Reading Some Tea Leaves on Occupy Portland; Also, Which News Outlet Called Mayor to Demand Camps Close?

Comments

1
I am an occupier, I'm there every day, I also work. I wish as a group we would make the decision to close the camp, move indoors, and continue to work for change for our city's most vulnerable populations. But we cannot continue to attempt to solve this problem at the occupation.

Until last night, I was hoping we could as an occupation manage these problems but after watching a lifeless body pulled out of their tent after an overdose, and then arguing with Peace and Safety about how this is being handled, the position of the Peace and Safety person was the most pointless insane fucking thing I've ever heard.

The argument that people would be doing these things whether camp existed or not is true. But I can't be part of holding space for it, especially without a good working relationship with drug counselors and social workers actively in the camp, which they are not. Without that, the camp needs to be closed. You can blame whomever you want about that.

For my part, I've seen the face of evil and I'm going to continue to fight it. I hope we can peacefully breakdown camp, work with the city to find space, and advocate for the people who are are actively trying to kill themselves with drugs and alcohol.

I haven't seen so much suffering since I was in the West Bank.
2
"a camp that's increasingly become a magnet for the mentally ill and chronically homeless."

Stop saying THE homeless as if they are not people and not your neighbors. Anyone's financial or living situation has nothing to do with their political beliefs and does not diminish or impinge on their right to free speech and to protest. Sweeping generalizations about the mentally ill and unsubstantiated claims about evildoers are fear mongering and media manipulation. Problems in society, like crime, crazies, and economic refugees have nothing to do with this protest. Efforts to transfer these endemic issues onto the backs of OP and call the ills of society at large the responsibility of OP are a joke.

I applaud the homeless that are taking part in this protest. They are the most affected by the waste, fraud, and malinvestment of the mainstream.
3
Hey otis; aren't you the guy who started your second paragraph with, "Stop saying THE homeless..." ?

For starters, anytime you need a descriptor for a group of more than one person, there's gonna be someone who feels whatever descriptor chosen is dehumanizing in their eyes, generally because it's not the one *they* would have chosen.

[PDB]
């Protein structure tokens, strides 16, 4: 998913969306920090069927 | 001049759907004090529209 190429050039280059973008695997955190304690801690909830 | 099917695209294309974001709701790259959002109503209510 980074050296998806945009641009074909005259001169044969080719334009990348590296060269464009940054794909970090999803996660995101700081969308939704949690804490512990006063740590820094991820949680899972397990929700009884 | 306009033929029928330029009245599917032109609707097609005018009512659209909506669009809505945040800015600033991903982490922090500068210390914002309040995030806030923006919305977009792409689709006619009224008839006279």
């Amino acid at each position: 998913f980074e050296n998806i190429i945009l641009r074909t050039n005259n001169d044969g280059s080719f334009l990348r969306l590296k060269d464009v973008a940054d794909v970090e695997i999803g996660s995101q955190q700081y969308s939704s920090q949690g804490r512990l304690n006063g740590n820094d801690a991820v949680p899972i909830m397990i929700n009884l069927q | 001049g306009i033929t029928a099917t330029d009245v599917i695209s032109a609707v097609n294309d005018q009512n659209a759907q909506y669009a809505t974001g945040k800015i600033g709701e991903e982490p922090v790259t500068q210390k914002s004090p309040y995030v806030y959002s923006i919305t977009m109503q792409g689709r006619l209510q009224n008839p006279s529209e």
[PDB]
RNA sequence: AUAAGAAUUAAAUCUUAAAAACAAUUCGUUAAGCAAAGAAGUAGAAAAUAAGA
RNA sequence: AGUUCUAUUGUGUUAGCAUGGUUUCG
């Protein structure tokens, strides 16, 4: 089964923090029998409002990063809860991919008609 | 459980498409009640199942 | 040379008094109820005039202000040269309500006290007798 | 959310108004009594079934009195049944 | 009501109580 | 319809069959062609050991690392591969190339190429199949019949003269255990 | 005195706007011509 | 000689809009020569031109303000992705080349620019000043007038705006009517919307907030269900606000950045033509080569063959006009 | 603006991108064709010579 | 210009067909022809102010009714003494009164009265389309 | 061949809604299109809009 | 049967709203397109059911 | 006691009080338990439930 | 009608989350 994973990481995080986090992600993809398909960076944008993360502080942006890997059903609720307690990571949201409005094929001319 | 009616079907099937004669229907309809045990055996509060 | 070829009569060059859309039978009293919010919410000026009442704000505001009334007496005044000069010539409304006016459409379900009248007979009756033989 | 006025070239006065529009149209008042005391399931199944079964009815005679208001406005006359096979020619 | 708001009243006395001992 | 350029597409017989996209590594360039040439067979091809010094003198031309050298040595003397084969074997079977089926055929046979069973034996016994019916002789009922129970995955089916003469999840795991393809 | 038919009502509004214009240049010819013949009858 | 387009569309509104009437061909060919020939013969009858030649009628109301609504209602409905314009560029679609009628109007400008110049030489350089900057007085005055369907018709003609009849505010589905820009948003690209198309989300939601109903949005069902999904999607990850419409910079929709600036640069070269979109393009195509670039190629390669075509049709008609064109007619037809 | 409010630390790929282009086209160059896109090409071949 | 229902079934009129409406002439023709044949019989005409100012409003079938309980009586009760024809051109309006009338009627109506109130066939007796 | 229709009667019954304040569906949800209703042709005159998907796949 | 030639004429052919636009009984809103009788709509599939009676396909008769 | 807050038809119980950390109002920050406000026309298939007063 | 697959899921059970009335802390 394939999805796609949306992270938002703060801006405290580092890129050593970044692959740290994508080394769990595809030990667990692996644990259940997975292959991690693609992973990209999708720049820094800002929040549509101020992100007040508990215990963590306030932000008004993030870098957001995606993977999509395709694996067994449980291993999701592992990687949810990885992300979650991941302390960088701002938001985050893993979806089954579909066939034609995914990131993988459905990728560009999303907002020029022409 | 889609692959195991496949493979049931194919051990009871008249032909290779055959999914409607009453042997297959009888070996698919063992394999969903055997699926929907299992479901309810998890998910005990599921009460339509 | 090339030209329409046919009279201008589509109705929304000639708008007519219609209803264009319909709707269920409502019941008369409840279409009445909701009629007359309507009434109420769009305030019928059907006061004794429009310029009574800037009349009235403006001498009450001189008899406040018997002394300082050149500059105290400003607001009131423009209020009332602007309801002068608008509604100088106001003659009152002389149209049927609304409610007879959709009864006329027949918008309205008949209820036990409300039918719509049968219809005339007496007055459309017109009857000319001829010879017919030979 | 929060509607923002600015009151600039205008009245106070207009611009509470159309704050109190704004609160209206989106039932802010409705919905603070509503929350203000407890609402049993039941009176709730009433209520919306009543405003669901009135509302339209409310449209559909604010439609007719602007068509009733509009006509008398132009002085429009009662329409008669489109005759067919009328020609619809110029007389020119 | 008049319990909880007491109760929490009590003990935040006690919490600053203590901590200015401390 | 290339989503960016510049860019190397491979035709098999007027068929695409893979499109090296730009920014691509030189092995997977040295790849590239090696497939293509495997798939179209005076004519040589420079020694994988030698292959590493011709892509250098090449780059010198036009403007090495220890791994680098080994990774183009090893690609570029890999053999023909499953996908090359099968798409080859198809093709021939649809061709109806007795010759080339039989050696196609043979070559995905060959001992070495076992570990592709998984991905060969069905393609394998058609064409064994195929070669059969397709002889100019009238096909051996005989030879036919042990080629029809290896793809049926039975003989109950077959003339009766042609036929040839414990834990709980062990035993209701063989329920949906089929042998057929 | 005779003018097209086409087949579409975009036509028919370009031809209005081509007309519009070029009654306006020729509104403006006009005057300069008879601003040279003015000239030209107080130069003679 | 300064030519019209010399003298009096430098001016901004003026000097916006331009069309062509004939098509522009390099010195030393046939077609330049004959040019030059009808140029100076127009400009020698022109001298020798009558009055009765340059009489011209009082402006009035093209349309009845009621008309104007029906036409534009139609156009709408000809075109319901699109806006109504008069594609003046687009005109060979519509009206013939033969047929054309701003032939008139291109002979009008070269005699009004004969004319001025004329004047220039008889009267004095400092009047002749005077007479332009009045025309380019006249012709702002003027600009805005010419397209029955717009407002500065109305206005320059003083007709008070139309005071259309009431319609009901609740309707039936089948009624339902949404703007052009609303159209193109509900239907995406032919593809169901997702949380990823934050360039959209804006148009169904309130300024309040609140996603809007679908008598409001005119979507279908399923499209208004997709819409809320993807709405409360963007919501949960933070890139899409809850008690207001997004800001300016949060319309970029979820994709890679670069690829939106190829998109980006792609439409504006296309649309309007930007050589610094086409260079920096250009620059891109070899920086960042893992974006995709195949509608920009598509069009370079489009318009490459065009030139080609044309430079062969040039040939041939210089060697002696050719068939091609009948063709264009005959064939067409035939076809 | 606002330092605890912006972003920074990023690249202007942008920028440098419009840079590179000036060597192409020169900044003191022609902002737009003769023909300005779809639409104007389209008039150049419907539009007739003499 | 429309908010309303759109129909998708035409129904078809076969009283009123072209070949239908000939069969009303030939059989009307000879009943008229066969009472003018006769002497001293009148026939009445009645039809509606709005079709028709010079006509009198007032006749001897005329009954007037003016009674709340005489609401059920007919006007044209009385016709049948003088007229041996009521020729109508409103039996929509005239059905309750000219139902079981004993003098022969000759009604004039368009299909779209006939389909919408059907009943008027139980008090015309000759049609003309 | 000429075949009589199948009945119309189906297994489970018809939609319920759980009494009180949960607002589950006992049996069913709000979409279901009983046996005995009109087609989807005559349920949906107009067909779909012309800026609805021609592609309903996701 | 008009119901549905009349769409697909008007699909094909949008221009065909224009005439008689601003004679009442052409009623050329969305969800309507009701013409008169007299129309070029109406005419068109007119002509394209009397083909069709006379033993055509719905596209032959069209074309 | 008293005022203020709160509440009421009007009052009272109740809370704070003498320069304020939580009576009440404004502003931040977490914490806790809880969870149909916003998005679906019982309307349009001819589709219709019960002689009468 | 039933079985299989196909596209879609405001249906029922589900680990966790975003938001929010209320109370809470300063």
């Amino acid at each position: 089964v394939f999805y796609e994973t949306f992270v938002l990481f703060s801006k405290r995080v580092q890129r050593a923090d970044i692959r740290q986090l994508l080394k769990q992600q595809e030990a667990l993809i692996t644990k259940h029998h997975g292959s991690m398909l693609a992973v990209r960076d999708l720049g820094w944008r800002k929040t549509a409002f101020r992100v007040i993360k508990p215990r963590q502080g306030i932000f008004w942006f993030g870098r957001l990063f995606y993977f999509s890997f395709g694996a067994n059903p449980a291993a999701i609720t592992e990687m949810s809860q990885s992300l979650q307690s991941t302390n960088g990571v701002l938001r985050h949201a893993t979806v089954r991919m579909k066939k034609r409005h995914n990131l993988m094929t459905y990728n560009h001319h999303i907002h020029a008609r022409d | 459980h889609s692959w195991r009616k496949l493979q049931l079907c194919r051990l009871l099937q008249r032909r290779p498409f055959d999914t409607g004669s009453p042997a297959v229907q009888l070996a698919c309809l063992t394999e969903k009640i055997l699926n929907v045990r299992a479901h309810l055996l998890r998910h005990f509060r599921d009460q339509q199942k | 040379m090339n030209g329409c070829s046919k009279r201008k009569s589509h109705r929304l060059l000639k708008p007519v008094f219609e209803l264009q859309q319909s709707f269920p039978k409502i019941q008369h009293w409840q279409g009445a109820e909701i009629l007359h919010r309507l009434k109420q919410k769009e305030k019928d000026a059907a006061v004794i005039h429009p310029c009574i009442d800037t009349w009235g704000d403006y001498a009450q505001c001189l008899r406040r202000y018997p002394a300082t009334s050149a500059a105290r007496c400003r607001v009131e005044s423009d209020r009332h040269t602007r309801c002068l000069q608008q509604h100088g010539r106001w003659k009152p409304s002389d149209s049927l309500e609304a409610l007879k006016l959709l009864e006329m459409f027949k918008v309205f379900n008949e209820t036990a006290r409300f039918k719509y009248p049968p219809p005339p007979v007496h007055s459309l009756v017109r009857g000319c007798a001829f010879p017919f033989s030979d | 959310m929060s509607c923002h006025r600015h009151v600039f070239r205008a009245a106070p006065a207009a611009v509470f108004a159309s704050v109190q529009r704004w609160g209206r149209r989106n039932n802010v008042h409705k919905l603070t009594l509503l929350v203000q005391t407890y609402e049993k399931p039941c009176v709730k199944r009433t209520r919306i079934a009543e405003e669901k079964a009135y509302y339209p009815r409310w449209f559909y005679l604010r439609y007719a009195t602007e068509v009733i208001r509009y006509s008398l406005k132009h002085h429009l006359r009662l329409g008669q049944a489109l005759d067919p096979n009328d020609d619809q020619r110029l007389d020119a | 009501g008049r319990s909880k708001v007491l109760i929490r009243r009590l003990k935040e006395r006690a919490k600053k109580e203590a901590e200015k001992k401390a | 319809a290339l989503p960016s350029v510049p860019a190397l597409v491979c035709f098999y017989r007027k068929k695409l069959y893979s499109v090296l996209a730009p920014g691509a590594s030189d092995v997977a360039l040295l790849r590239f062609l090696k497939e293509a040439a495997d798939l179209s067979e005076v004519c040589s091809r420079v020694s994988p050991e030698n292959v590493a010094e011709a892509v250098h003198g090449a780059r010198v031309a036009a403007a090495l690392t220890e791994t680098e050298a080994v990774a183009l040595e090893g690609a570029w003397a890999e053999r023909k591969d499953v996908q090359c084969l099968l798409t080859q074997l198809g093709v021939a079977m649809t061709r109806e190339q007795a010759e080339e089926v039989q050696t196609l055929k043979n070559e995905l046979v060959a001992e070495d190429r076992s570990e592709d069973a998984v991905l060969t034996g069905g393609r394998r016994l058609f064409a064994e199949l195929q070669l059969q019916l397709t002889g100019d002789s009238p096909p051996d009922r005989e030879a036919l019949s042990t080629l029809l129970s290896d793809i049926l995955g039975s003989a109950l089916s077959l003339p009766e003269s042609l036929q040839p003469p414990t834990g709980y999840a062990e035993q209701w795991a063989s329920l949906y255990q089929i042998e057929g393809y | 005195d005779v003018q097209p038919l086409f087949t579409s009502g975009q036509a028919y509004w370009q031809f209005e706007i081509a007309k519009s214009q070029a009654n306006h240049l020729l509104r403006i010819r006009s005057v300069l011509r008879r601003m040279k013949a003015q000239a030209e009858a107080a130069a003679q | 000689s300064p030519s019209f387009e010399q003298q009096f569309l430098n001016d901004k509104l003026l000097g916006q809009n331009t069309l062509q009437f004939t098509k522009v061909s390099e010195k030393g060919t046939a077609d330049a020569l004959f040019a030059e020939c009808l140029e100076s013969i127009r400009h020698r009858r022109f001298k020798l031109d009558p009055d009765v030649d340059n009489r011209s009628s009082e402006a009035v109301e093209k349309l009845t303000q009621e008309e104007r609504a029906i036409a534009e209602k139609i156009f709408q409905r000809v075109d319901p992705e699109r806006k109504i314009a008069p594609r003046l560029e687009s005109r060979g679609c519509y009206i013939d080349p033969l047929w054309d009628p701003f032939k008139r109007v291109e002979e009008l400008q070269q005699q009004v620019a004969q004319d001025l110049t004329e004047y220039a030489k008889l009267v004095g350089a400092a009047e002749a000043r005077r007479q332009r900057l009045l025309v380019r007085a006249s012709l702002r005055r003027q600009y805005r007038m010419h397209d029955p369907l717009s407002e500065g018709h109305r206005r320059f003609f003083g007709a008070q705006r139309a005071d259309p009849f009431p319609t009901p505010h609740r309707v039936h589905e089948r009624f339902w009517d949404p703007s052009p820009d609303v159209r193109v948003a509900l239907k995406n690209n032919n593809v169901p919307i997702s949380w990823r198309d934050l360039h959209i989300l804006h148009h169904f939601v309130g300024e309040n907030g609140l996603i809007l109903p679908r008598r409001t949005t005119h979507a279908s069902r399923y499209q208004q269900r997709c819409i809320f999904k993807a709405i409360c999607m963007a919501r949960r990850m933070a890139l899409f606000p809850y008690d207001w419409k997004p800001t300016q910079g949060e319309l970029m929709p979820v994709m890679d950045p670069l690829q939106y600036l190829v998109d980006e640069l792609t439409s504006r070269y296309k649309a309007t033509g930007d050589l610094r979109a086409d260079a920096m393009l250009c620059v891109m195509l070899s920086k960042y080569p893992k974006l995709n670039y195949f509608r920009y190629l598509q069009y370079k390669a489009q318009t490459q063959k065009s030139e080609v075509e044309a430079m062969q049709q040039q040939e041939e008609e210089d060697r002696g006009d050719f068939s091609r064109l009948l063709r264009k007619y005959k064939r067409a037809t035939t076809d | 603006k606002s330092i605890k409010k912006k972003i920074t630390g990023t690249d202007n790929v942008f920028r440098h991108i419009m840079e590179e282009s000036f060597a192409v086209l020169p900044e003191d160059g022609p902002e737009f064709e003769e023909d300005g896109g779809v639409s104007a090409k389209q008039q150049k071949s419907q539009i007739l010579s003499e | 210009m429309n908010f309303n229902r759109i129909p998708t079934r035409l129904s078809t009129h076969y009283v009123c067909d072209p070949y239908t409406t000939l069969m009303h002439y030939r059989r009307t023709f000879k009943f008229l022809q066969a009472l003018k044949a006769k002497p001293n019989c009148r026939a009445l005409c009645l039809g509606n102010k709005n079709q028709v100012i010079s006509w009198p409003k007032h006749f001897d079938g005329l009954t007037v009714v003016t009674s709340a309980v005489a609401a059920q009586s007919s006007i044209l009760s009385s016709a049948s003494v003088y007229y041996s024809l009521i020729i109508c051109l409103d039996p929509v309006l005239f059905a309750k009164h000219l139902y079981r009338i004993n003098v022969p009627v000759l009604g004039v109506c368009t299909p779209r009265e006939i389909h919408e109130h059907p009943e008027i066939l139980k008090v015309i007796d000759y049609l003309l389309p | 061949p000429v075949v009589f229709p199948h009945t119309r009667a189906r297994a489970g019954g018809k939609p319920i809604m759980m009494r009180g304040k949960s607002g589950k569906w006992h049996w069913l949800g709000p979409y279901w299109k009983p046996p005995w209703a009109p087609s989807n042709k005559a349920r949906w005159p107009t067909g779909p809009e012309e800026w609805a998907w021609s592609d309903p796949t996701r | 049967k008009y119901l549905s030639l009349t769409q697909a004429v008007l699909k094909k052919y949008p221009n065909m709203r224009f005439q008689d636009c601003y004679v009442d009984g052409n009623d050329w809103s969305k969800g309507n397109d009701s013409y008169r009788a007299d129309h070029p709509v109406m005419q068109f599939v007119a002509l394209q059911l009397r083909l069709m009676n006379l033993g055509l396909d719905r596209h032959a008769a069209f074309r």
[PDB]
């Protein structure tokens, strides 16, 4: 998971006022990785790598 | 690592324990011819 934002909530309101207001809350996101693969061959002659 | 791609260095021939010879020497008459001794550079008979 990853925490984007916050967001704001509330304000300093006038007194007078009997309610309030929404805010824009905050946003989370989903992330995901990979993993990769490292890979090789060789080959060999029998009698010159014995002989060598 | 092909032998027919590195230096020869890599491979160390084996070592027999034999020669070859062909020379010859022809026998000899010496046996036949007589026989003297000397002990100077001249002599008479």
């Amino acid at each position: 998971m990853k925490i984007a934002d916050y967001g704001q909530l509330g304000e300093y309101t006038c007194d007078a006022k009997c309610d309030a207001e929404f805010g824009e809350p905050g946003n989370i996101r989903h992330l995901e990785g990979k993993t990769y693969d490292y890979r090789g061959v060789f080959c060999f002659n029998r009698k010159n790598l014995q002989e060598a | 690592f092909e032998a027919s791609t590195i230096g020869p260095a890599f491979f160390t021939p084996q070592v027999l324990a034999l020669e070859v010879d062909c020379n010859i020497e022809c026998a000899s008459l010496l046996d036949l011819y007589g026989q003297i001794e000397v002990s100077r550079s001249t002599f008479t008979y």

Secondly, you use that phrase yourself to begin paragraph three.
4
JenniferK, was there an overdose last night?

I take the problems of Wall Street plutocracy seriously, and local homelessness & related issues seriously. But I don't see why OP has to try to be about both.

I was excited in the beginning because I thought the Occupy movement was mainly focused on the corrupt nexus of NY and Washington DC. I think this is an important nationwide issue.

Our local issues around people on the street, police behavior, etc. are important, but they seem a distraction in this case. Maybe the issues should be seperated to keep from getting spread too thin and losing the message.

What I'm saying is I wish there was a movement very clearly focused just on the NY/DC corruption, while we also worked on local issues some other way, but not under the same banner.
5
Yes I know I used "the homeless" again later. See what I mean about it being ingrained. Lol. Got locked out on edit.

The main point I'd like to leave with you is the problems of society are not the responsibility of a group of unorganized protesters. The existence of these problems is ubiquitous. Prevalent societal ills are not a valid reason to shut down specific political speech and non violent protest.

People inevitably get hurt on the street. This does not mean that everyone must get off the street because one got hurt.

If you make homelessness illegal and don't provide a place for people to sleep then where does that get you?
6
Na na na na, hey hey hey, goodbye!
Na na na na, hey hey hey, goodbye!
7
"The main point I'd like to leave with you is the problems of society are not the responsibility of a group of unorganized protesters."

Then why have they made it their responsibility?
8
"Then why have they made it their responsibility? "


I don't see them doing that. The police and media are pretending that society wide problems are the responsibility of protesters in order to shut them up and herd them off.

Failure to solve a problem does not invalidate awareness of the problem just as identifying a problem does not obligate anyone to solve the problem. Homelessness and insanity are not the problem or focus of Occupy Wall Street. Pathetic to scapegoat those who cannot defend themselves.
9
And my point has always been that there's plenty of better ways to further the discussion and message than squatting in a park. At this point, the occupation itself stands in the way of the good work that could be done here.